The mining union is pushing for a second Rio Tinto pay deal, following the recent Pilbara contact which covers about 250 workers.
The Pilbara contract is the first union agreement for Rio in almost twenty years, and The West Australian is reporting the Construction, Energy, Forestry and Mining Union (CFMEU) making an “aggressive push” for a second.
The CFMEU said it was seeking a deal for 250 to 500 production workers through an appeal to the full bench of the Federal Court, which brings into question the individual agreements covering workers.
If it succeeds, workers could face having their contracts terminated, automatically landing them in a bargaining period and providing them the legal opportunity to strike over pay and work demands.
These developments come as the first-in-a-decade strikes by BHP Billiton workers in the Bowen Basin continue.
An unsuccessful Federal Court appeal would not take away the right of the mining union to negotiate a collective deal, but it would mean the workers could not legally strike en masse, as industrial action is only protected during bargaining periods.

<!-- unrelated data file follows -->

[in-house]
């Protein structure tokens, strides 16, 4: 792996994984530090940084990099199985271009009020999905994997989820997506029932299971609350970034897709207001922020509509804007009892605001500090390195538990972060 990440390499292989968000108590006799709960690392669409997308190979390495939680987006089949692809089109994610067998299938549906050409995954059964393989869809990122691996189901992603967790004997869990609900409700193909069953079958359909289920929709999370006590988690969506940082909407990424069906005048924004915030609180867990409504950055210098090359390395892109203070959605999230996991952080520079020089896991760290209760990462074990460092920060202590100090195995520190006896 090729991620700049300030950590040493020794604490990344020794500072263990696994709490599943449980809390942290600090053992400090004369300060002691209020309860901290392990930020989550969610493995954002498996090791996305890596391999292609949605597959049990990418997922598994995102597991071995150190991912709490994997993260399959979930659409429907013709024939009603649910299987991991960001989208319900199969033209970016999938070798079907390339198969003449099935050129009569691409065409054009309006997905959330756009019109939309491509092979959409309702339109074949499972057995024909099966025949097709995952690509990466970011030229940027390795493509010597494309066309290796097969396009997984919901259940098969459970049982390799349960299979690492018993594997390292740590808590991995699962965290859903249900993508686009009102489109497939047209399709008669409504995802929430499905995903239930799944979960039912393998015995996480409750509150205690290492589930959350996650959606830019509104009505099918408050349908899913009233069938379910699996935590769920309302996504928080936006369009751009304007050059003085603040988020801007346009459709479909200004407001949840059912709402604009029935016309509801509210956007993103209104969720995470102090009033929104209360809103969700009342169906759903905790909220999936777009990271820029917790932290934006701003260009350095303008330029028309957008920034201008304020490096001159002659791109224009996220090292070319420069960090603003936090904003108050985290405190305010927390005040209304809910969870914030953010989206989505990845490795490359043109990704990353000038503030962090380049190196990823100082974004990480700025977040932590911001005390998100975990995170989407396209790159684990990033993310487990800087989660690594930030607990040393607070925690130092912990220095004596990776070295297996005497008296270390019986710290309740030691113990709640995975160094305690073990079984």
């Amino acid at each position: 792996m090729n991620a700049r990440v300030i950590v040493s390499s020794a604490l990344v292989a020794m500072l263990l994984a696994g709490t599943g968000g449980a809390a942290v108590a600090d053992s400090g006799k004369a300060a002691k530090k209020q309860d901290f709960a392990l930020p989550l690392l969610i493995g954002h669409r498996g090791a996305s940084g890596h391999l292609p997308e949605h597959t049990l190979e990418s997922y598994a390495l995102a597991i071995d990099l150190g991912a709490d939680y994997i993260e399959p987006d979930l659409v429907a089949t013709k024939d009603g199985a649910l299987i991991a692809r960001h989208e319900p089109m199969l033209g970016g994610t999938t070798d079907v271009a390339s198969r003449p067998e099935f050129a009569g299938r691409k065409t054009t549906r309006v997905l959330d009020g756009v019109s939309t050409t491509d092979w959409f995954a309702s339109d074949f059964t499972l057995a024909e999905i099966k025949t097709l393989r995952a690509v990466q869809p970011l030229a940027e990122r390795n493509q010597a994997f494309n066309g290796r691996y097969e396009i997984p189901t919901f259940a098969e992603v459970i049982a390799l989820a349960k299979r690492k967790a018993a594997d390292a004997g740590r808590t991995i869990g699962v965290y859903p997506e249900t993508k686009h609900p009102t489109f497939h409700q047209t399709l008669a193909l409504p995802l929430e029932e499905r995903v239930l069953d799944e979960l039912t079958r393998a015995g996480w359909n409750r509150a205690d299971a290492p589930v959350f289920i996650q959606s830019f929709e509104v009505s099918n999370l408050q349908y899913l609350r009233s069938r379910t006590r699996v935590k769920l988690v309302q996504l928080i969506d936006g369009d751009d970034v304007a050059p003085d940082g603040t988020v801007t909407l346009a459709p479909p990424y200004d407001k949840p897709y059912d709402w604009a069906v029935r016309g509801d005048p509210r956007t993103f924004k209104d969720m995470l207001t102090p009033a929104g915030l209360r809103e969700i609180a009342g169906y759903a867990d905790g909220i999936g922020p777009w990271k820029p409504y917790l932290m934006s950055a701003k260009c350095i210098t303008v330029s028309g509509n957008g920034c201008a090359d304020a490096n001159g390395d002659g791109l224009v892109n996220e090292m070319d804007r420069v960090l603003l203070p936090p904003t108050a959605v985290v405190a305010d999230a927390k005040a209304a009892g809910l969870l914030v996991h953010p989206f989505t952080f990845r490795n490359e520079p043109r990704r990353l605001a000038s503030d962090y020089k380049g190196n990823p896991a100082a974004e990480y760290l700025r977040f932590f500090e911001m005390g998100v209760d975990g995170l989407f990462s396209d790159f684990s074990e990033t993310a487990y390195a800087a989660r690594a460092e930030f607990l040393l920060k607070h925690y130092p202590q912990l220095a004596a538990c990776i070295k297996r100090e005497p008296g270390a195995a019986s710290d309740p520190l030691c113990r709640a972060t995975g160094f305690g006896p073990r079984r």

If workers are on individual contracts, they would all be legally allowed to bargain at different times because they would not all expire together.
During debate about the WorkChoices legislation, mining groups conceded they did want to prevent unions from overpowering the sector and welcoming the non-union individual agreements for preventing the ability for mass strikes.
CFMEU mining sector secretary Gary Wood said the Federal Court result could set a precedent anout individual agreements for workers in the Pilbara.
He said the union is concerned the Pilbara Iron Ore Employees Agreement was not negotiated in good faith and will challenge its validity, alleging the first workers who signed the agreements were led to believe accepting the contract was a condition of their continued employment.
He said after the first group signed the individual agreements, new conditions were set and used in later agreements.
Earlier in the year the union claims were rejected by the Federal Court, but Wood believes the result due in the next few weeks will be positive.
Rio Tinto has dismissed claims workers were ever forced into agreements.
Image: Rio Tinto